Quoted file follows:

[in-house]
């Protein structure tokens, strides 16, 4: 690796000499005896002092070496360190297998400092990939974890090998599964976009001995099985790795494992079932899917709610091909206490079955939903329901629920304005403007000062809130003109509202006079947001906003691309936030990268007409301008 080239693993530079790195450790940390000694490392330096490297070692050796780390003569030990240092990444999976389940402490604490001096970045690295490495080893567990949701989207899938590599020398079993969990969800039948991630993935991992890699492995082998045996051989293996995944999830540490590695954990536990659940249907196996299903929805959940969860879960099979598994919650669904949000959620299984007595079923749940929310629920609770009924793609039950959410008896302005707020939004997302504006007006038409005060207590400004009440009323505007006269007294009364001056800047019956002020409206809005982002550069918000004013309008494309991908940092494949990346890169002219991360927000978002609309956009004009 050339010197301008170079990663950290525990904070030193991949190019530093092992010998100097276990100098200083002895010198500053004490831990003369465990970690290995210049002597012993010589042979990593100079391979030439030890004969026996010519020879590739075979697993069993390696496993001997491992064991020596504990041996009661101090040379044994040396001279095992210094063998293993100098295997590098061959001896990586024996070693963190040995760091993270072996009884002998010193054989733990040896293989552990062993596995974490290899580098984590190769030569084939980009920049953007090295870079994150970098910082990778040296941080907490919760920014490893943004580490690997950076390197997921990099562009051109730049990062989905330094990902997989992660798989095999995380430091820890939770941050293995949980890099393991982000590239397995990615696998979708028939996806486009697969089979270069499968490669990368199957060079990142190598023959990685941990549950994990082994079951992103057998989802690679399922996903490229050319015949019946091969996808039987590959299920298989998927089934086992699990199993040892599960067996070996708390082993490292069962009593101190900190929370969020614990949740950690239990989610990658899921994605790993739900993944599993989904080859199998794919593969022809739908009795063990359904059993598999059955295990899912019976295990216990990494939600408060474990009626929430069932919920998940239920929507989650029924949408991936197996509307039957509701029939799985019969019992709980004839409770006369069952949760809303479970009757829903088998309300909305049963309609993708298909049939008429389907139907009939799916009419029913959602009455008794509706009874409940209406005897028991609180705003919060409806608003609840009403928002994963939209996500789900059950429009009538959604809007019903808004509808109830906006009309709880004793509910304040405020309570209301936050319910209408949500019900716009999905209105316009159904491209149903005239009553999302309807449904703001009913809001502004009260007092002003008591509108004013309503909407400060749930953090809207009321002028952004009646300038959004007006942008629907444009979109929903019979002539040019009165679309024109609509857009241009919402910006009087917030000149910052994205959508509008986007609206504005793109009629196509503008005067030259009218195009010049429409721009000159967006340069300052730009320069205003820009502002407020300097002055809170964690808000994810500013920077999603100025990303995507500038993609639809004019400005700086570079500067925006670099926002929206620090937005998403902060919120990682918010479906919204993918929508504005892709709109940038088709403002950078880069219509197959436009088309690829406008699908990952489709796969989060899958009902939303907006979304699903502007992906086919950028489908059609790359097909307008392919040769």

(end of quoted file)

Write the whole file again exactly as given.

[in-house]
């Protein structure tokens, strides 16, 4: 690796000499005896002092070496360190297998400092990939974890090998599964976009001995099985790795494992079932899917709610091909206490079955939903329901629920304005403007000062809130003109509202006079947001906003691309936030990268007409301008 080239693993530079790195450790940390000694490392330096490297070692050796780390003569030990240092990444999976389940402490604490001096970045690295490495080893567990949701989207899938590599020398079993969990969800039948991630993935991992890699492995082998045996051989293996995944999830540490590695954990536990659940249907196996299903929805959940969860879960099979598994919650669904949000959620299984007595079923749940929310629920609770009924793609039950959410008896302005707020939004997302504006007006038409005060207590400004009440009323505007006269007294009364001056800047019956002020409206809005982002550069918000004013309008494309991908940092494949990346890169002219991360927000978002609309956009004009 050339010197301008170079990663950290525990904070030193991949190019530093092992010998100097276990100098200083002895010198500053004490831990003369465990970690290995210049002597012993010589042979990593100079391979030439030890004969026996010519020879590739075979697993069993390696496993001997491992064991020596504990041996009661101090040379044994040396001279095992210094063998293993100098295997590098061959001896990586024996070693963190040995760091993270072996009884002998010193054989733990040896293989552990062993596995974490290899580098984590190769030569084939980009920049953007090295870079994150970098910082990778040296941080907490919760920014490893943004580490690997950076390197997921990099562009051109730049990062989905330094990902997989992660798989095999995380430091820890939770941050293995949980890099393991982000590239397995990615696998979708028939996806486009697969089979270069499968490669990368199957060079990142190598023959990685941990549950994990082994079951992103057998989802690679399922996903490229050319015949019946091969996808039987590959299920298989998927089934086992699990199993040892599960067996070996708390082993490292069962009593101190900190929370969020614990949740950690239990989610990658899921994605790993739900993944599993989904080859199998794919593969022809739908009795063990359904059993598999059955295990899912019976295990216990990494939600408060474990009626929430069932919920998940239920929507989650029924949408991936197996509307039957509701029939799985019969019992709980004839409770006369069952949760809303479970009757829903088998309300909305049963309609993708298909049939008429389907139907009939799916009419029913959602009455008794509706009874409940209406005897028991609180705003919060409806608003609840009403928002994963939209996500789900059950429009009538959604809007019903808004509808109830906006009309709880004793509910304040405020309570209301936050319910209408949500019900716009999905209105316009159904491209149903005239009553999302309807449904703001009913809001502004009260007092002003008591509108004013309503909407400060749930953090809207009321002028952004009646300038959004007006942008629907444009979109929903019979002539040019009165679309024109609509857009241009919402910006009087917030000149910052994205959508509008986007609206504005793109009629196509503008005067030259009218195009010049429409721009000159967006340069300052730009320069205003820009502002407020300097002055809170964690808000994810500013920077999603100025990303995507500038993609639809004019400005700086570079500067925006670099926002929206620090937005998403902060919120990682918010479906919204993918929508504005892709709109940038088709403002950078880069219509197959436009088309690829406008699908990952489709796969989060899958009902939303907006979304699903502007992906086919950028489908059609790359097909307008392919040769």